The art of engraving was invented; elegant architecture appeared again as admirable as in the most triumphant ages of Rome; and the Gothic barbarism, which had disfigured Europe in every kind of production, was driven from Italy to make way for good taste.The arts, always transplanted from Greece to Italy, found themselves in a favorable soil, where they instantly produced fruit.For a state to be powerful, the people must either enjoy a liberty founded upon laws, or the royal authority must be fixed beyond all opposition.In France the people were slaves till the reign of Philip Augustus; the noblemen were tyrants till Louis XI., and the kings, always employed in maintaining their authority against their vassals, had neither leisure to think about the happiness of their subjects nor the power of making them happy. did a great deal for the regal power, but nothing for the happiness or the glory of the nation. gave birth to trade, navigation, and all the arts; but he was too unfortunate to make them take root in the nation during his time, so that they all perished with him.France, England, Germany, and Spain aimed in their turn to gather these fruits; but either they could not live in those climates, or else they degenerated very rapidly. encouraged learned men, but such as were merely learned men; he had architects, but he had no Michelangelo, nor Palladio; he endeavored in vain to establish schools for painting; the Italian masters, whom he invited to France, raised no pupils there.Some epigrams and a few loose tales made the whole of our poetry.This happy influence has not been confined to France; it has communicated itself to England, where it has stirred up an emulation, which that ingenious and deeply learned nation stood in need of at that time; it has introduced taste into Germany, and the sciences into Russia; it has even re-animated Italy, which was languishing; and Europe is indebted for its politeness and spirit of society to the court of Louis XIV.Before this time the Italians called all the people on this side of the Alps by the name of Barbarians; it must be owned that the French in some degree deserved this reproachful epithet.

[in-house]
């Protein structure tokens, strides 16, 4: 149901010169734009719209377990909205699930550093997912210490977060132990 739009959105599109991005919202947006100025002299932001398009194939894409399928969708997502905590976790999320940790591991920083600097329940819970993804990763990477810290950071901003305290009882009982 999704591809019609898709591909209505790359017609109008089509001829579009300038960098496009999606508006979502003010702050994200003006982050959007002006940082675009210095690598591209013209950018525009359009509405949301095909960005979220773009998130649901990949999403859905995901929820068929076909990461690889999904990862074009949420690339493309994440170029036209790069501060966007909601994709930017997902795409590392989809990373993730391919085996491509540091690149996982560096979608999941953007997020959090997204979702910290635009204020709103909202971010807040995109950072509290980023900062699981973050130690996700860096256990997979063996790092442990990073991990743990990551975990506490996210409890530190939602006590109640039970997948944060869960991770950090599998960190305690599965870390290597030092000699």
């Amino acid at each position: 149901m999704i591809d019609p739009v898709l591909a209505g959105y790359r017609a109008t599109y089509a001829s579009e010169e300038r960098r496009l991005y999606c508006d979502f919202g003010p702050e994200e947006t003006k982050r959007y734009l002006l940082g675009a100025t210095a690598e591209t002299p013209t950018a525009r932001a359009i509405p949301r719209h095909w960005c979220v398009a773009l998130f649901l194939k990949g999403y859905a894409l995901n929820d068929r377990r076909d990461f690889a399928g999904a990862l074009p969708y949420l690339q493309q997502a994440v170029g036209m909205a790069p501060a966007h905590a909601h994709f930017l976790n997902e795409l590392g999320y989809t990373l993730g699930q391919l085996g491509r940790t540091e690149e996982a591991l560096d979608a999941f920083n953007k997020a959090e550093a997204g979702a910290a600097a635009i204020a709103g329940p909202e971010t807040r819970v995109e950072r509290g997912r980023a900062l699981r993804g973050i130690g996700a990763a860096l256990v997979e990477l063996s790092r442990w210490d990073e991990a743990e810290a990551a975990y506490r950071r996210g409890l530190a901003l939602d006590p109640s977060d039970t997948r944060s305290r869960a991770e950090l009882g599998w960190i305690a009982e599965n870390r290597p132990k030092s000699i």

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Our forefathers joined the romantic gallantry of the Moors with the Gothic rudeness: they had hardly any of the agreeable arts among them, which is a proof that the useful arts were likewise neglected; for when once the things of use are carried to perfection, the transition is quickly made to the elegant and agreeable; and it is not at all astonishing that painting, sculpture, poetry, eloquence, and philosophy should be in a manner unknown to a nation who, though possessed of harbors on the Western Ocean, and the Mediterranean Sea, were without ships; and who, though fond of luxury to an excess, were hardly provided with the most common manufactures.
The Jews, the Genoese, the Venetians, the Portuguese, the Flemish, the Dutch, and the English carried on in their turn the trade of France, which was ignorant even of the first principles of commerce.
The polite arts had already recovered a new life in that country; the Italians honored them with the title of as the first Greeks had distinguished them by the name of Wisdom.
Everything tended toward perfection; a Michelangelo, a Raphael, a Titian, a Tasso, and an Ariosto flourished.